Nasa unveils Christmas tree twinkling in space

The cluster is a nursery of young stars, their ages ranging from one to five million years old, showcasing a variety of sizes from less than a tenth to a whopping seven times the mass of our Sun.

In a celestial celebration fitting for the holiday season, NASA has unveiled a stunning image of NGC 2264, affectionately known as the “Christmas Tree Cluster.”

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This vibrant star-forming region, located approximately 2,500 light-years away in the Milky Way Galaxy, resembles a festive tree adorned with twinkling lights.

The cluster is a nursery of young stars, their ages ranging from one to five million years old, showcasing a variety of sizes from less than a tenth to a whopping seven times the mass of our Sun.

The composite image released by NASA captures the imagination with its clever use of color and orientation. By rotating the view by about 160 degrees clockwise, astronomers have presented the cluster in a way that accentuates its Christmas tree shape, with the apex pointing upwards.

The blue and white hues represent the energetic young stars, whose X-ray emissions were detected by NASA’s Chandra X-ray Observatory. These stars appear to flicker in an animated version of the image, mimicking the sparkling lights of a decorated tree.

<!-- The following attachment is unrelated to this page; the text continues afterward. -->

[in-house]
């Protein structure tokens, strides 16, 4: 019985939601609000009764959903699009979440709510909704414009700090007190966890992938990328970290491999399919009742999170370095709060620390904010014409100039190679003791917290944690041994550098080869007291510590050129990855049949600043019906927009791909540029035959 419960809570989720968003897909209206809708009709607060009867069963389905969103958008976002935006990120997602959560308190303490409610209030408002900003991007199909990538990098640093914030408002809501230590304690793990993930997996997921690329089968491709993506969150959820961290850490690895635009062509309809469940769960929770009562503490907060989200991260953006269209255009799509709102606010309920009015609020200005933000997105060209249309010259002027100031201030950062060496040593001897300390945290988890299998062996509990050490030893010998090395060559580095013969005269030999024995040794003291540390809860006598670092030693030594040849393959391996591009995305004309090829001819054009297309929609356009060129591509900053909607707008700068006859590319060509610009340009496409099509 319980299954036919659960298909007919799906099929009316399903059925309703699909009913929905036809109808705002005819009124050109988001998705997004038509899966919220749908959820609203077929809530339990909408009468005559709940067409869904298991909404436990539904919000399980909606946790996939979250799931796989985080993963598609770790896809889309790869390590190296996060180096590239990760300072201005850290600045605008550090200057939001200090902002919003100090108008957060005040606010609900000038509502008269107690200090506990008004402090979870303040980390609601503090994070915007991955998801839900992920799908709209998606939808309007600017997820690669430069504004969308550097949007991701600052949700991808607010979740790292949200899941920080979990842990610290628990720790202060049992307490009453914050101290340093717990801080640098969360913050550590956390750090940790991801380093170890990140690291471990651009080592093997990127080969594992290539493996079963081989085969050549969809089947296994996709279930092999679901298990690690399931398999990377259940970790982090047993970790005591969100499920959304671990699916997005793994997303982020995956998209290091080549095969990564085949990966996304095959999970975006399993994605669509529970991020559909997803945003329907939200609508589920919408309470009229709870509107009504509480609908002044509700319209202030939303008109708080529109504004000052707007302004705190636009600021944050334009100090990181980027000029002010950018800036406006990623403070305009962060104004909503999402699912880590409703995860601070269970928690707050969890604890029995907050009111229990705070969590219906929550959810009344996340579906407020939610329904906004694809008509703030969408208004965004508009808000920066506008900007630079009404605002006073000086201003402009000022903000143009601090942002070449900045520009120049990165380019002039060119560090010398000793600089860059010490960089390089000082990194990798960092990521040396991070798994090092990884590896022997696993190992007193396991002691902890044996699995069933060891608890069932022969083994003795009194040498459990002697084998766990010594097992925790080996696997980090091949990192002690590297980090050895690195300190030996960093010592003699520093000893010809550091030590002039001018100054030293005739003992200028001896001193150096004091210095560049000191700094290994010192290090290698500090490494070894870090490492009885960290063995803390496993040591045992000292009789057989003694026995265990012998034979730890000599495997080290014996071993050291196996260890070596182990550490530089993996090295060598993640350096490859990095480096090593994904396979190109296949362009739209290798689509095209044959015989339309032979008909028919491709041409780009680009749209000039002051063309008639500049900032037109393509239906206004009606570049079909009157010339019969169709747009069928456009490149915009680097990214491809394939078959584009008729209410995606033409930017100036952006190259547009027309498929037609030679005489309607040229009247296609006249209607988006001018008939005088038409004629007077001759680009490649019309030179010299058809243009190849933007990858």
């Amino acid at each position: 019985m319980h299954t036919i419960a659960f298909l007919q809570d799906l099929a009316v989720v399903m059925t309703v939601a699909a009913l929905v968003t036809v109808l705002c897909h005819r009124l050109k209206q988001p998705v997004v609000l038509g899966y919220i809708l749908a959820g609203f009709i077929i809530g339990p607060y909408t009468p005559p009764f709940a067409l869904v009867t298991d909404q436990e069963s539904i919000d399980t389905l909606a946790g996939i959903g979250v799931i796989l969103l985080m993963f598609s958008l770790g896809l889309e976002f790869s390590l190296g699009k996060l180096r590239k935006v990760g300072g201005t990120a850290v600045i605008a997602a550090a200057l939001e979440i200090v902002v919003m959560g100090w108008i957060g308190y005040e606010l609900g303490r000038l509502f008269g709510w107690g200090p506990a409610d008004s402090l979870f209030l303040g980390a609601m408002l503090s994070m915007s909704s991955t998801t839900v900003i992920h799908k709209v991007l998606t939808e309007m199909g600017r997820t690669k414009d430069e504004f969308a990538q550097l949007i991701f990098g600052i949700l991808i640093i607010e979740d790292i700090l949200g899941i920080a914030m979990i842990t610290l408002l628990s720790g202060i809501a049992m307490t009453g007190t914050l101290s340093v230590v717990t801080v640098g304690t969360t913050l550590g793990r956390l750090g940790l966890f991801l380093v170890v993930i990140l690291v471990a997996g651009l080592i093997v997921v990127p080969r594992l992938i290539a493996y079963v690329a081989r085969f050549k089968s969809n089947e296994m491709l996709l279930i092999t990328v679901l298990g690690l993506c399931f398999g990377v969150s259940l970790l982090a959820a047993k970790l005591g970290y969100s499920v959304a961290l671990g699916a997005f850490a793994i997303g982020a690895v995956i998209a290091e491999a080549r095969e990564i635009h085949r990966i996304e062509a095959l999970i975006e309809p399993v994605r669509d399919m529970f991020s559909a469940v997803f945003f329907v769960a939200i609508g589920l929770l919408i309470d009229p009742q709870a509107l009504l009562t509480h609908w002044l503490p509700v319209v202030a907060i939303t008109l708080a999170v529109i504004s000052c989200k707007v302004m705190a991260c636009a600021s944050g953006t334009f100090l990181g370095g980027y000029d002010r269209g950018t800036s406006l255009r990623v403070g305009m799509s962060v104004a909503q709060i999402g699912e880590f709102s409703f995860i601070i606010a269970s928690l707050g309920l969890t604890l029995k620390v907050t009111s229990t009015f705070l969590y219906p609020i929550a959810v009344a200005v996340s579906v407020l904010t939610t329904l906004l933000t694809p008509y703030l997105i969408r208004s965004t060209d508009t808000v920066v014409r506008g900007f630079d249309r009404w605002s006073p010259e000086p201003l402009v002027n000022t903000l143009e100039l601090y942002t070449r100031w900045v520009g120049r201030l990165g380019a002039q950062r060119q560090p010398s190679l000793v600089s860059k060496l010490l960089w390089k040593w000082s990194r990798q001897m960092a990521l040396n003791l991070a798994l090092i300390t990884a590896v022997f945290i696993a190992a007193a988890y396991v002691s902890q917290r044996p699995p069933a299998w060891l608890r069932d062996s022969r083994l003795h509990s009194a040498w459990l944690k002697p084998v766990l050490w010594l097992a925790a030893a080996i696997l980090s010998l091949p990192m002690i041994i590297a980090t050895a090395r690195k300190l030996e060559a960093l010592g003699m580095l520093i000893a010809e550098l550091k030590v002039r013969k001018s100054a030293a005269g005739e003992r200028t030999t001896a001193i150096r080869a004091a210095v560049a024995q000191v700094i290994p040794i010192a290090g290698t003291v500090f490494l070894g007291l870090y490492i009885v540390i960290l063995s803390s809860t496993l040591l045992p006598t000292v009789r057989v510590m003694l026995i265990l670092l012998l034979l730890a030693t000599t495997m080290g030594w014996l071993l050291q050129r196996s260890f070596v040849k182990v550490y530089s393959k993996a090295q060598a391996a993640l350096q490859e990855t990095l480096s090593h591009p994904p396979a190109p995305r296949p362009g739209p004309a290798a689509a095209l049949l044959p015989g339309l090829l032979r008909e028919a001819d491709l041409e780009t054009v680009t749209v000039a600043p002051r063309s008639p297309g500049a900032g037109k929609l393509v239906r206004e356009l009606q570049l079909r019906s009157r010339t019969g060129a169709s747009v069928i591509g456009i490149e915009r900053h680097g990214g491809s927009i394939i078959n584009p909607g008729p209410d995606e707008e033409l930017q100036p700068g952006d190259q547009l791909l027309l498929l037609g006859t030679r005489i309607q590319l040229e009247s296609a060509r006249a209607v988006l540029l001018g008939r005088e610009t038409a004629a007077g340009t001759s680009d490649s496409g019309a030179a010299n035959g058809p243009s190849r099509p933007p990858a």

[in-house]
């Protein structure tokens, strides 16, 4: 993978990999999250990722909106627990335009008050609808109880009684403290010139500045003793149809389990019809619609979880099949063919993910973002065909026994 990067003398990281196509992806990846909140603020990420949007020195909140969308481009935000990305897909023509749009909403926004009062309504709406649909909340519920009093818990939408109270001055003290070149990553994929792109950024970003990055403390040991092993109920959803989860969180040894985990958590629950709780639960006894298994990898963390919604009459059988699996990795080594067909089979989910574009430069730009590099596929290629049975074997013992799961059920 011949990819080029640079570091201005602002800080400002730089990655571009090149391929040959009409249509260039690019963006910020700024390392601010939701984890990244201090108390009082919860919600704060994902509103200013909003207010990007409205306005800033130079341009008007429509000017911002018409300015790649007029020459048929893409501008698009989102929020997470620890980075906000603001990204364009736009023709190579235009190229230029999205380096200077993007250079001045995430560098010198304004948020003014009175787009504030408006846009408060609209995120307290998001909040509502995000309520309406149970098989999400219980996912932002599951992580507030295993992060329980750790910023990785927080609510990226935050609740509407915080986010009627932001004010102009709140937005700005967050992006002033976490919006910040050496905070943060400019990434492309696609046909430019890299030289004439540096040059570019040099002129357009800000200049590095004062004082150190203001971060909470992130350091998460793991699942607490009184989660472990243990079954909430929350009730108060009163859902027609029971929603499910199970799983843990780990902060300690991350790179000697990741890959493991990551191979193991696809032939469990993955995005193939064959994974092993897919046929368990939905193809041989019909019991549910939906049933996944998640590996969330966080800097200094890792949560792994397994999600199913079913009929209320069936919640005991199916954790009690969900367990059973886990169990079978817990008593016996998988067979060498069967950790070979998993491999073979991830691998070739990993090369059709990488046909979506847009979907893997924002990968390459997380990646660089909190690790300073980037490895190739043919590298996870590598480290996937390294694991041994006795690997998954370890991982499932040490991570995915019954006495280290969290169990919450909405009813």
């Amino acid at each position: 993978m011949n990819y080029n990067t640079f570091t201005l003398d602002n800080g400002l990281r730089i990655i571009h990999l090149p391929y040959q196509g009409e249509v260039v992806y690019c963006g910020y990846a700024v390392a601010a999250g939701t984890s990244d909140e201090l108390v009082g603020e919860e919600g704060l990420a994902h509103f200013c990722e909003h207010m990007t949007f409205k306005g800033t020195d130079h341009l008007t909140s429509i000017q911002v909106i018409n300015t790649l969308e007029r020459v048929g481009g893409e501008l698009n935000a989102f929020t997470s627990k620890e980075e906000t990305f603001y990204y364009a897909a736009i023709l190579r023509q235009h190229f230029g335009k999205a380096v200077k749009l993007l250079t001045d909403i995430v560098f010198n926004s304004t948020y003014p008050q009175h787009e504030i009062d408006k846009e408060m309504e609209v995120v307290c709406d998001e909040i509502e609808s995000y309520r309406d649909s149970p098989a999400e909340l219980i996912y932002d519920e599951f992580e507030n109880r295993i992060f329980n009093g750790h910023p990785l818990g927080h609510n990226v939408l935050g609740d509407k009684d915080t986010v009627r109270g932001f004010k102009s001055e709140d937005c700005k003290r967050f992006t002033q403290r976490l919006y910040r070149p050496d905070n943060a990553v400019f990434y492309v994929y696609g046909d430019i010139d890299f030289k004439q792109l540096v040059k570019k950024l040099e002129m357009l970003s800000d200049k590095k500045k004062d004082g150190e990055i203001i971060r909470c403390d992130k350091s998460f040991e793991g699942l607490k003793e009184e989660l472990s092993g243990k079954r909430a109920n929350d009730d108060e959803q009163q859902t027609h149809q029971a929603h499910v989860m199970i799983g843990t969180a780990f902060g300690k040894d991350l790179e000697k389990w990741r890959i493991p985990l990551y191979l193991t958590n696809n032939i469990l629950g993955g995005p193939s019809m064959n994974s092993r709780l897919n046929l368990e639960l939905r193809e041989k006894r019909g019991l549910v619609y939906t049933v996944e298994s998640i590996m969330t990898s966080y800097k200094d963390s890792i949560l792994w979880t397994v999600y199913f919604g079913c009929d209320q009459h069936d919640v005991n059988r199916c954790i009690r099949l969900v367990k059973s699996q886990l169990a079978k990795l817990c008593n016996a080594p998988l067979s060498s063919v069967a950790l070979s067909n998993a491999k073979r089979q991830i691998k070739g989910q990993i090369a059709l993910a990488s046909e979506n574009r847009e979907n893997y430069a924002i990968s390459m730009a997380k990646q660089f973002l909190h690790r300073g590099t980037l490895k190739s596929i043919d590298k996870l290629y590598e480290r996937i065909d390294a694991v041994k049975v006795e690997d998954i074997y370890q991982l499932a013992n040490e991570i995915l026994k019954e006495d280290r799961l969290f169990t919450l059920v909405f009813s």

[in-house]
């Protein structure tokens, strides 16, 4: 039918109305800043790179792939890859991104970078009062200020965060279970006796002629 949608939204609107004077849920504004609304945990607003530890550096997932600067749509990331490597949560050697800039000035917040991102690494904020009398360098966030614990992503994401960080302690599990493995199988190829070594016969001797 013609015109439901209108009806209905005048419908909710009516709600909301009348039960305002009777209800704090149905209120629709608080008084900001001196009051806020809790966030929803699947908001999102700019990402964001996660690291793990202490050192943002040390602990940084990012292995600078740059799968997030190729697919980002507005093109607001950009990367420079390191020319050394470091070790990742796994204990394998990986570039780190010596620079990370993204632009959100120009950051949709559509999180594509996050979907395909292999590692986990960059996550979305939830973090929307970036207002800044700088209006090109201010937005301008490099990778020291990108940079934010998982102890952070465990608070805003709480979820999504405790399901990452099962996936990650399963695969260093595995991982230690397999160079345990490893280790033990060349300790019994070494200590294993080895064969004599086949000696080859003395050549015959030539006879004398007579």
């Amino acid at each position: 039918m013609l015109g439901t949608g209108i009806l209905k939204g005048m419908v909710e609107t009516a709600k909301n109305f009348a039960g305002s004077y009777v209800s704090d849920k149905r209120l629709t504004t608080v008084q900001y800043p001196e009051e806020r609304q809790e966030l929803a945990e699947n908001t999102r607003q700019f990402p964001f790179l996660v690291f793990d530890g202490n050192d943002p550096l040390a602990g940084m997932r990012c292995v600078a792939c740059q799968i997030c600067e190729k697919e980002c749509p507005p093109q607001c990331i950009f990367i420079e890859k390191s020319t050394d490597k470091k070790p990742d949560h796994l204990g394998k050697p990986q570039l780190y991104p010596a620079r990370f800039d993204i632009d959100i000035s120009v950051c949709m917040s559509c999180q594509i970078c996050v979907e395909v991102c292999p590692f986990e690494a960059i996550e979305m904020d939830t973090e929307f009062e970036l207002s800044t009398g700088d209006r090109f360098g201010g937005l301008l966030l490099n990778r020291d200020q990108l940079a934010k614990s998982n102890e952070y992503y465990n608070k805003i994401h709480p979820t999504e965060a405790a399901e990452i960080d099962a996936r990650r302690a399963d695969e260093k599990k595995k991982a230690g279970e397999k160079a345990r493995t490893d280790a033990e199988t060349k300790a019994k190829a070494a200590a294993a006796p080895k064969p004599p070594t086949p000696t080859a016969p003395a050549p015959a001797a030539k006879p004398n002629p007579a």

Christmas tree star cluster
NGC 2264 is, in fact, a cluster of young stars — with ages between about one and five million years old — in our Milky Way. (Photo: Nasa)

Complementing the cosmic display, green nebulously, akin to pine needles, is visible thanks to optical data from the National Science Foundation’s WIYN 0.9-meter telescope on Kitt Peak. Infrared data from the Two Micron All Sky Survey adds another layer to the image, revealing both foreground and background stars in a crisp white.

While the animation suggests a synchronized blinking of these stellar lights, this is an artistic touch added to emphasize the stars’ locations and enhance the resemblance to a holiday tree. In reality, the variations in brightness among the stars are not in sync, but are due to several astrophysical processes. These include magnetic field activities such as powerful flares, which are similar to those experienced by our own Sun but on a much grander scale.

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Additionally, the stars exhibit hot spots and dark regions that become visible or hidden as they rotate. Variations can also occur due to changes in the gas obscuring the stars and alterations in the material falling onto the stars from their surrounding gas disks.

This cosmic Christmas Tree Cluster is not only a feast for the eyes but also a rich field for scientific study. Its relative proximity to Earth and the diversity of its stellar inhabitants make NGC 2264 a valuable laboratory for understanding star formation and the early stages of stellar evolution.

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